The Chocolate Life

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Discussion moved from this page (which has the live links). Originally posted by: Annette Jimison.

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For small batches of chocolate, can an Indian wet grinder, such as the Ultra Pride +,, work as a small melangeur? I think that this is a smaller unit than ones I have seen offered on other websites.

Oh! I also am interested in anyone's comments on a Corona grain mill for cracking the beans. I understand that it can sufficiently crack the roasted cacao beans. Again, I do not do a large load of beans, so a small item is sufficient for me. I don't want to put the beans in a bag and hit them with a hammer, which is why i am opting for a Corona.

Has anyone tried a roasting drum from this vendor on Ebay?

It looks like a fellow chocolatier has found a good niche product. Anyway, he says "Why purchase an expensive Cocoa (cacao) Bean Roaster when you can buy this extremely easy to use and very inexpensive Cocoa Bean Roaster Drum to roast cocoa beans with your RONCO SHOWTIME 6000 Pro Rotisserie appliance!!"

Has anyone tried roasting this way? I like the inside of the drum, and think that it would do a better job than roasting in an oven where I have to go burn myself while I turn the beans while they roast. I think this could work. Anyone with experiences in using these items?

I think those are the three pieces of equipment that I need input on. The roaster with drum, the Corona grain mill, and the Spectra Ultra Pride +. Thanks for giving me your advice! Annette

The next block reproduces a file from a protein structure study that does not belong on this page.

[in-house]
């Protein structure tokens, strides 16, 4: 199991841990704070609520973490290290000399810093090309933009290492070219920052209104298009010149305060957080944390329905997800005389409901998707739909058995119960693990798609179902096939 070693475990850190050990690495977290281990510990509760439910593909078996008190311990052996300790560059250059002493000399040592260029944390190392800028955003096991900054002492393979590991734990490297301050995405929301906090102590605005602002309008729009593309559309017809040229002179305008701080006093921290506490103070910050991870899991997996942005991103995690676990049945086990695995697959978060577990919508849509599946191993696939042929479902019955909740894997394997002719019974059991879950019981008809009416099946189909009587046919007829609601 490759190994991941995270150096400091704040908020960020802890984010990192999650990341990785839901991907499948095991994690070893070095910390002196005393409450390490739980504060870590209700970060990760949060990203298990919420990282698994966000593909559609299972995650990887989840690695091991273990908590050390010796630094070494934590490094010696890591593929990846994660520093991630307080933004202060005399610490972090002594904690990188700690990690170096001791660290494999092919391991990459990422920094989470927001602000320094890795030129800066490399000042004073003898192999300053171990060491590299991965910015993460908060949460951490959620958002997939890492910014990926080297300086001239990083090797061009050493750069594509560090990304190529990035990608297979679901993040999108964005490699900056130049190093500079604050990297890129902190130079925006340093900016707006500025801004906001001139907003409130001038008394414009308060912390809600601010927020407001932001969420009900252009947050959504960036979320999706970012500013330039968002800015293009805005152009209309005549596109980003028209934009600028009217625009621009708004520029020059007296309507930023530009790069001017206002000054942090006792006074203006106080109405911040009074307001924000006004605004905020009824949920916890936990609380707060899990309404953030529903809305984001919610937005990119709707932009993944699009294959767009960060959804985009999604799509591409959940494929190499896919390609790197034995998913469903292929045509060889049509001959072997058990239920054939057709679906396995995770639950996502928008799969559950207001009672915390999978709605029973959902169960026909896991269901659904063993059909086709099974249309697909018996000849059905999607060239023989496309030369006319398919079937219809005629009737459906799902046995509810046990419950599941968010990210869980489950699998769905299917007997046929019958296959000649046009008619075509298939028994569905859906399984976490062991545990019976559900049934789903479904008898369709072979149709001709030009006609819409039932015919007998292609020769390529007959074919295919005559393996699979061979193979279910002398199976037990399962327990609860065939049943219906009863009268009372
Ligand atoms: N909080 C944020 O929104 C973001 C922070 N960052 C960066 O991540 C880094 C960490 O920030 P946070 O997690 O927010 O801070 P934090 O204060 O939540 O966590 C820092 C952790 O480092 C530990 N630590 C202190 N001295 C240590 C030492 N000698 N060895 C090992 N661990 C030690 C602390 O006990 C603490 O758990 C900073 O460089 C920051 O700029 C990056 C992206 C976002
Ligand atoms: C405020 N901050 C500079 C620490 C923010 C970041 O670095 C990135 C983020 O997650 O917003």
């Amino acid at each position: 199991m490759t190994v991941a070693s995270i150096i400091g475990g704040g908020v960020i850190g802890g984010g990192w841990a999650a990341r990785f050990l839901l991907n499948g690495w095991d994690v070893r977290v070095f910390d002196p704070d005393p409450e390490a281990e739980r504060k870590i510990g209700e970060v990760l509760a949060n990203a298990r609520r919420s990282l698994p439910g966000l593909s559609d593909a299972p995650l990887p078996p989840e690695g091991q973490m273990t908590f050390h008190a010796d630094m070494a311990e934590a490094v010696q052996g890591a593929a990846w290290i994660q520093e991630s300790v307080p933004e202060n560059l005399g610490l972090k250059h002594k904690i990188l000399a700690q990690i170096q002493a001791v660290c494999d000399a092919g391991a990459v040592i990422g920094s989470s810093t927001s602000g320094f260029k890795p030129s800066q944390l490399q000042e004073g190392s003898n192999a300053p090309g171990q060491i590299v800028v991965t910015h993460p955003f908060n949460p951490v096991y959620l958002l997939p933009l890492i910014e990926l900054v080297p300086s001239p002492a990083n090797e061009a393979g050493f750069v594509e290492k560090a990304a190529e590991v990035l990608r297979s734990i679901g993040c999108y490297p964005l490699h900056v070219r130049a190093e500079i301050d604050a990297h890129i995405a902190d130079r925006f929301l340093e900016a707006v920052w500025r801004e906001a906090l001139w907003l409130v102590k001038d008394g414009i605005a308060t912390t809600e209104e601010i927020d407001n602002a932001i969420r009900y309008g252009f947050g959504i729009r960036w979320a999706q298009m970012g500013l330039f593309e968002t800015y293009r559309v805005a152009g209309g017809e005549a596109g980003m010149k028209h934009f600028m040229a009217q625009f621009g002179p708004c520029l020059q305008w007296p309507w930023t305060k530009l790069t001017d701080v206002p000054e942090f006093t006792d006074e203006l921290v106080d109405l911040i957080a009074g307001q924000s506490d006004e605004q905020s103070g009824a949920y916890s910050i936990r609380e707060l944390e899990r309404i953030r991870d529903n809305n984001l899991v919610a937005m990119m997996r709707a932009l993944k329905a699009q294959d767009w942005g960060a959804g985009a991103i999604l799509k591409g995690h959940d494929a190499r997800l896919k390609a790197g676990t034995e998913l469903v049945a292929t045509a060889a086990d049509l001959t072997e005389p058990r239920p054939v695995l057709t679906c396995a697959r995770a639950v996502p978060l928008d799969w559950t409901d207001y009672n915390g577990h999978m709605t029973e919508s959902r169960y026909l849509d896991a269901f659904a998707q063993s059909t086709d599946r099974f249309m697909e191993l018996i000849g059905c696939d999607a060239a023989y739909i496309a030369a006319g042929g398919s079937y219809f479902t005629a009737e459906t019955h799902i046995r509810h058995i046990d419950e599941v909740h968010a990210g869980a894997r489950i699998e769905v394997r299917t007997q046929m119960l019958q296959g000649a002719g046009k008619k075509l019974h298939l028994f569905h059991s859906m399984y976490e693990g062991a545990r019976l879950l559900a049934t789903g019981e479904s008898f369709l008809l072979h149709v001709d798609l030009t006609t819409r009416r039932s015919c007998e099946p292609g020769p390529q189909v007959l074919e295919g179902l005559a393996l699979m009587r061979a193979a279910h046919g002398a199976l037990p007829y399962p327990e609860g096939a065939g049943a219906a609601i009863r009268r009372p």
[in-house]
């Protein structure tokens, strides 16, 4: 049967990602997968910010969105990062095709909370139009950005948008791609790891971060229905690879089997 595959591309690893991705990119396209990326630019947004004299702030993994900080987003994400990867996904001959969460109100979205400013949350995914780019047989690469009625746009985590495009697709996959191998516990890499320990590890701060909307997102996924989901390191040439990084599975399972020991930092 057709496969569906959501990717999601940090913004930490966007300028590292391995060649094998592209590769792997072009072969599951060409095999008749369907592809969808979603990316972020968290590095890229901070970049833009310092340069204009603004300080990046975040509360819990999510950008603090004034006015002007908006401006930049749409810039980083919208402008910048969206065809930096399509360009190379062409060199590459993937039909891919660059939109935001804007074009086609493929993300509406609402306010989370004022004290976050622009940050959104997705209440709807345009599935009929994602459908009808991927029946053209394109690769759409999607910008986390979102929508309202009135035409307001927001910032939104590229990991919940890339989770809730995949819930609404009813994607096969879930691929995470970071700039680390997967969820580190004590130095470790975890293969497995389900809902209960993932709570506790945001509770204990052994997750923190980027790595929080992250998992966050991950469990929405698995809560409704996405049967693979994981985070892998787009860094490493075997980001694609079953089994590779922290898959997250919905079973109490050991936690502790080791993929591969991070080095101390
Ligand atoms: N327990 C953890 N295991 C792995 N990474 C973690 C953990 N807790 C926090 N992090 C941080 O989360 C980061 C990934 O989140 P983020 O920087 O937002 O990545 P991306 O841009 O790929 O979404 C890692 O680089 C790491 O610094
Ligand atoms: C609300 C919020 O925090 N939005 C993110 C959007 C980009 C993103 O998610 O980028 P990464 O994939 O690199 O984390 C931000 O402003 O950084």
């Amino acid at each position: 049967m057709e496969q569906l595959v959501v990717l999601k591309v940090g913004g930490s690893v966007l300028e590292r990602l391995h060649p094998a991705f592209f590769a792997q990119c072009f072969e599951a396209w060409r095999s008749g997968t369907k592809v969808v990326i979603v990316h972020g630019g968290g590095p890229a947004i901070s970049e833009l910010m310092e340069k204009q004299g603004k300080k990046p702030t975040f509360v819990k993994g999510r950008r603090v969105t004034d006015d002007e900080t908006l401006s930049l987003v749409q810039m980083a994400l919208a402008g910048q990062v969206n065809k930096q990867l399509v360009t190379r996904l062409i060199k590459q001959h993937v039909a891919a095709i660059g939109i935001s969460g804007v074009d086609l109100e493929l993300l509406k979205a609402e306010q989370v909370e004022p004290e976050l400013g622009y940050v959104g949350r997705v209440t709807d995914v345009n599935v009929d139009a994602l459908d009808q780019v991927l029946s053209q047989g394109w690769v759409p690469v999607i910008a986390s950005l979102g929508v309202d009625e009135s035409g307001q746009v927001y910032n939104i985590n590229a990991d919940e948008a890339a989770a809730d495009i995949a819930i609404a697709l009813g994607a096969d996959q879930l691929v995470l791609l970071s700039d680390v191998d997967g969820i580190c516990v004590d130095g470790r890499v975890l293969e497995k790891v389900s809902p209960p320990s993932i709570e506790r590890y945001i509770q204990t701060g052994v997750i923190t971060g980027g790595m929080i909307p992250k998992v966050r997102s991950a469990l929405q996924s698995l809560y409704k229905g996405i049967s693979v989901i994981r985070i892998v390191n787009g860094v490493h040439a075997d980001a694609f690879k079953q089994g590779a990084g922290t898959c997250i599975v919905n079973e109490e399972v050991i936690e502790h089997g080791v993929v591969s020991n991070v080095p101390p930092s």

Oh! One other question. Compared to the quality of commercially made chocolate, how do you rate your chocolate's taste, look, aroma? What differences do you really see?


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This is the process I use for home brewing chocolate.

Following fermentation and drying I roast about 1000 g of bean in a drum roaster I purchased on e-bay. It's aluminum with a large number of holes. Roasting is done with a rotiserie over a medium gas flame. I've been roasting at about 400 degrees as measured on the the bar b que thermometer. I have no idea how this translates to bean temperature. Roasting time depends on how long it takes for the beans to pop. I wait until popping stops. At this point I turn off the heat and continue rotating until I can remove the beans with out burning my hands on the drum. The beans go directly to the the Crankinstein for nibbing. A hair dryer is used for separation of the beans and skins. A winnowing machine would be nice. The nibs are then processed in the Champion juicer to form chocolate mass. The mass is then placed in a Santha stone mill for at least 24 hours. I add 10 percent cocoa butter, a small amount (not measured)of lecitin, 30 percent sugar by weight and the seeds of two home grown vanilla beans. The chocolate is tempered, poured onto aluminum foil and scored for easy division into small pieces for tasting. I am currently fermenting (day three) a 4 pound batch of raw beans using bakers yeast. I've been home processing small batches of chocolate using this procedure for a little over two years. Any advice on fermentation or ideas for improvement of home processing would be appreciated. One thing I learned early was that I was not to process chocolate in the kitchen being quickly banned to the garage at first and then to the greenhouse where chocolate mess (not mass) and noise are. tolerated.


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